Mendocino County, California

Mendocino County, California

Infobox U.S. County
county = Mendocino County
state = California

map size = 250
founded = 1850
seat = Ukiah | largest city = Ukiah | area_total_sq_mi =3878
area_land_sq_mi =3509
area_water_sq_mi =369
area percentage = 9.52%
census yr = 2000
pop = 86265
density_km2 =9
web =

Mendocino County is a county located on the north coast of the U.S. state of California, north of the greater San Francisco Bay Area and west of the Central Valley. As of 2000, the population was 86,265. The county seat is Ukiah.

The county is noted for its distinctive Pacific Ocean coastline, Redwood forests, wine production and liberal views on marijuana.

The notable historic and recreational attraction of the "Skunk Train" connects Fort Bragg with Willits in Mendocino County via steam-locomotive trains and other vehicles.


Mendocino County was one of the original counties of California, created in 1850 at the time of statehood. Due to an initially low population, it did not have a separate government until 1859 and was under the administration of Sonoma County prior to that. The county contains several of the original Spanish land grants of Alta California including the Sanel Rancho in Hopland, and the Yokayo Rancho that forms the majority of the Ukiah Valley.

The county derives its name from Cape Mendocino, which was probably named in honor of either Antonio de Mendoza, Viceroy of New Spain, 1535–1542 (who sent the Juan Cabrillo Expedition to this coast in 1542), or Lorenzo Suárez de Mendoza, Viceroy from 1580 to 1583. "Mendocino" is the adjectival form of the family name of Mendoza.

In the 19th century, the county witnessed many of the most serious atrocities in the extermination of the Californian Native American tribes who originally lived in the area, like the Yuki, the Pomo and the Wintun. The systematic occupation of their lands, the reduction of many of their members into slavery and the raids against their settlements led to the Mendocino War in 1859, where hundreds of Indians were killed. The segregation continued well into the 20th century; and today the local Native Americans are fighting for land rights, to obtain gaming operations and against widespread poverty.


According to the U.S. Census Bureau, the county has a total area of 3,878 square miles (10,044 km²), of which, 3,509 square miles (9,088 km²) of it is land and 369 square miles (956 km²) of it (9.52%) is water.

Cities and towns

*Anchor Bay
*Dos Rios
*Fort Bragg
*Little River
*Old Hopland
*Point Arena
*Potter Valley
*Redwood Valley

Adjacent counties

* Sonoma County, California - south
* Lake County, California - east
* Glenn County, California - east
* Tehama County, California - northeast
* Trinity County, California - north
* Humboldt County, California - north

Transportation infrastructure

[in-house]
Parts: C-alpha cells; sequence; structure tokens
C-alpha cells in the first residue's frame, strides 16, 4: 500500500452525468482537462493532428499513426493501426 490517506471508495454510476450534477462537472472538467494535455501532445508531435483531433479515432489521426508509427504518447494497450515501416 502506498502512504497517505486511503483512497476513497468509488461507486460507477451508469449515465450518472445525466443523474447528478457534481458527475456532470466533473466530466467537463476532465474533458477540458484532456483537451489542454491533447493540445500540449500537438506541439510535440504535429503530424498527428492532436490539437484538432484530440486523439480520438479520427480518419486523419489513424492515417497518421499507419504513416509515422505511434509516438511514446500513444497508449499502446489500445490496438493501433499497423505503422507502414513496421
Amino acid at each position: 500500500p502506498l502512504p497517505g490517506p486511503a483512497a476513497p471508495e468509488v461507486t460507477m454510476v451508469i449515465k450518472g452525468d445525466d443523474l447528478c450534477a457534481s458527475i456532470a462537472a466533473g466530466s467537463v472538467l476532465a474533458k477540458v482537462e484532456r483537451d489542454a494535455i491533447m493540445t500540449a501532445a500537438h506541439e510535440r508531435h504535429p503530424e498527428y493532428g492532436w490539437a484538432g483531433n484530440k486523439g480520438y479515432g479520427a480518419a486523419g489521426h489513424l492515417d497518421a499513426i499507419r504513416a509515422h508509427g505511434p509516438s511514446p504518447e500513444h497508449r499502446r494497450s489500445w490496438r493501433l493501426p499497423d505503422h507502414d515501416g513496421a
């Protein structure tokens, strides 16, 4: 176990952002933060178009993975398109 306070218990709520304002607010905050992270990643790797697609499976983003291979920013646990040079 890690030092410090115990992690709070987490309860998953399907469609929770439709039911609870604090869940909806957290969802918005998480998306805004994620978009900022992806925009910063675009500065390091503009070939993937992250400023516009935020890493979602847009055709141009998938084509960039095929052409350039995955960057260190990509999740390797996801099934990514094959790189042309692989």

Major highways


Public transportation

The Mendocino Transit Authority provides local and intercity bus service within Mendocino County. Limited service also connects with transit in Sonoma County

The Greyhound Bus Lines currently serves Ukiah.

AMTRAK has bus service that connects Mendocino to passenger service on rail lines such as the "Coast Starlight".

The historic "Skunk Train" connects Fort Bragg with Willits in Mendocino County via steam-locomotive trains and other vehicles. Conceivably, it could be used for public transportation, as well as its recreational uses.


* Ukiah Regional Airport is a general aviation airport owned by the City of Ukiah. It is located south of downtown Ukiah.
* Little River Airport is a general aviation airport serving the Mendocino coast.For commercial service, passengers in Mendocino County need to go to Eureka, one county to the north in Humboldt County, or to Sacramento or San Francisco, well to the south.


As of the censusGR|2 of 2000, there were 86,265 people, 33,266 households, and 21,855 families residing in the county. The population density was 25 people per square mile (9/km²). There were 36,937 housing units at an average density of 10 per square mile (4/km²). The racial makeup of the county was 80.76% White, 0.62% Black or African American, 4.76% Native American, 1.20% Asian, 0.15% Pacific Islander, 8.61% from other races, and 3.90% from two or more races. 16.48% of the population were Hispanic or Latino of any race. 12.2% were of German, 10.8% English, 8.6% Irish, 6.1% Italian and 5.6% American ancestry according to Census 2000. 84.4% spoke English and 13.2% Spanish as their first language.

There were 33,266 households out of which 31.4% had children under the age of 18 living with them, 48.9% were married couples living together, 11.7% had a female householder with no husband present, and 34.3% were non-families. 27.0% of all households were made up of individuals and 10.4% had someone living alone who was 65 years of age or older. The average household size was 2.53 and the average family size was 3.04.